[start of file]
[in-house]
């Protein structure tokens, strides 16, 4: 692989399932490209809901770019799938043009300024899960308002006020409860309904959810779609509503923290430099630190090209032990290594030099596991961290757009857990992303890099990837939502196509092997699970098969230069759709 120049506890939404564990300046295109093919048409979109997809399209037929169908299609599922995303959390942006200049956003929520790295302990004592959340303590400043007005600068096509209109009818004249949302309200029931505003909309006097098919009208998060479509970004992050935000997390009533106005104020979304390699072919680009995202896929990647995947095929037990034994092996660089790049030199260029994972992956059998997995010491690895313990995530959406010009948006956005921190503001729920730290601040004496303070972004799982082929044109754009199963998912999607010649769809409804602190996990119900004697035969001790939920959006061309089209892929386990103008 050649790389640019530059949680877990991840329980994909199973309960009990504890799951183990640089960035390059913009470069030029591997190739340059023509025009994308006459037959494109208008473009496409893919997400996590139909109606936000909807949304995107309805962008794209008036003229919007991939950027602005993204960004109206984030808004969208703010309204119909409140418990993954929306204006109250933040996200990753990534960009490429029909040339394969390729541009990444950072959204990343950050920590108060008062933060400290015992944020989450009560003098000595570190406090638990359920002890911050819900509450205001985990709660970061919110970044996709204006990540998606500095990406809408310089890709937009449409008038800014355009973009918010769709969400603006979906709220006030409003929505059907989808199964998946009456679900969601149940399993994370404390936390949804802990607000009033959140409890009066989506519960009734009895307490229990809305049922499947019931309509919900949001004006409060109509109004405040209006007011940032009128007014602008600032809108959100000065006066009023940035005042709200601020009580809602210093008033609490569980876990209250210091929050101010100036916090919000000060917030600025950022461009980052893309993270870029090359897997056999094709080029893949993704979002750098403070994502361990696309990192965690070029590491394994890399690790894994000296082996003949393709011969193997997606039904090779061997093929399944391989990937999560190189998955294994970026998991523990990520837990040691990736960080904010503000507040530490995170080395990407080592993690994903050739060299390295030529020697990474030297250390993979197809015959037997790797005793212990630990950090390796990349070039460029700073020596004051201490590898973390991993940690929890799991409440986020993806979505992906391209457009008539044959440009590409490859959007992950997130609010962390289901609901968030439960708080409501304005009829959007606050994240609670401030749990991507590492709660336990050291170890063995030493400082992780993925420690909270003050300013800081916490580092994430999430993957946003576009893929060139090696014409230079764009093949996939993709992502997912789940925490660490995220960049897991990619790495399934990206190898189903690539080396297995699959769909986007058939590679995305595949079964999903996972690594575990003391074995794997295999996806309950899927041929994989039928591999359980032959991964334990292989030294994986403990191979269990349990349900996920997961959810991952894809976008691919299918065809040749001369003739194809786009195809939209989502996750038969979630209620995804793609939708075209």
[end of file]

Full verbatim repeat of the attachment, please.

[in-house]
């Protein structure tokens, strides 16, 4: 692989399932490209809901770019799938043009300024899960308002006020409860309904959810779609509503923290430099630190090209032990290594030099596991961290757009857990992303890099990837939502196509092997699970098969230069759709 120049506890939404564990300046295109093919048409979109997809399209037929169908299609599922995303959390942006200049956003929520790295302990004592959340303590400043007005600068096509209109009818004249949302309200029931505003909309006097098919009208998060479509970004992050935000997390009533106005104020979304390699072919680009995202896929990647995947095929037990034994092996660089790049030199260029994972992956059998997995010491690895313990995530959406010009948006956005921190503001729920730290601040004496303070972004799982082929044109754009199963998912999607010649769809409804602190996990119900004697035969001790939920959006061309089209892929386990103008 050649790389640019530059949680877990991840329980994909199973309960009990504890799951183990640089960035390059913009470069030029591997190739340059023509025009994308006459037959494109208008473009496409893919997400996590139909109606936000909807949304995107309805962008794209008036003229919007991939950027602005993204960004109206984030808004969208703010309204119909409140418990993954929306204006109250933040996200990753990534960009490429029909040339394969390729541009990444950072959204990343950050920590108060008062933060400290015992944020989450009560003098000595570190406090638990359920002890911050819900509450205001985990709660970061919110970044996709204006990540998606500095990406809408310089890709937009449409008038800014355009973009918010769709969400603006979906709220006030409003929505059907989808199964998946009456679900969601149940399993994370404390936390949804802990607000009033959140409890009066989506519960009734009895307490229990809305049922499947019931309509919900949001004006409060109509109004405040209006007011940032009128007014602008600032809108959100000065006066009023940035005042709200601020009580809602210093008033609490569980876990209250210091929050101010100036916090919000000060917030600025950022461009980052893309993270870029090359897997056999094709080029893949993704979002750098403070994502361990696309990192965690070029590491394994890399690790894994000296082996003949393709011969193997997606039904090779061997093929399944391989990937999560190189998955294994970026998991523990990520837990040691990736960080904010503000507040530490995170080395990407080592993690994903050739060299390295030529020697990474030297250390993979197809015959037997790797005793212990630990950090390796990349070039460029700073020596004051201490590898973390991993940690929890799991409440986020993806979505992906391209457009008539044959440009590409490859959007992950997130609010962390289901609901968030439960708080409501304005009829959007606050994240609670401030749990991507590492709660336990050291170890063995030493400082992780993925420690909270003050300013800081916490580092994430999430993957946003576009893929060139090696014409230079764009093949996939993709992502997912789940925490660490995220960049897991990619790495399934990206190898189903690539080396297995699959769909986007058939590679995305595949079964999903996972690594575990003391074995794997295999996806309950899927041929994989039928591999359980032959991964334990292989030294994986403990191979269990349990349900996920997961959810991952894809976008691919299918065809040749001369003739194809786009195809939209989502996750038969979630209620995804793609939708075209």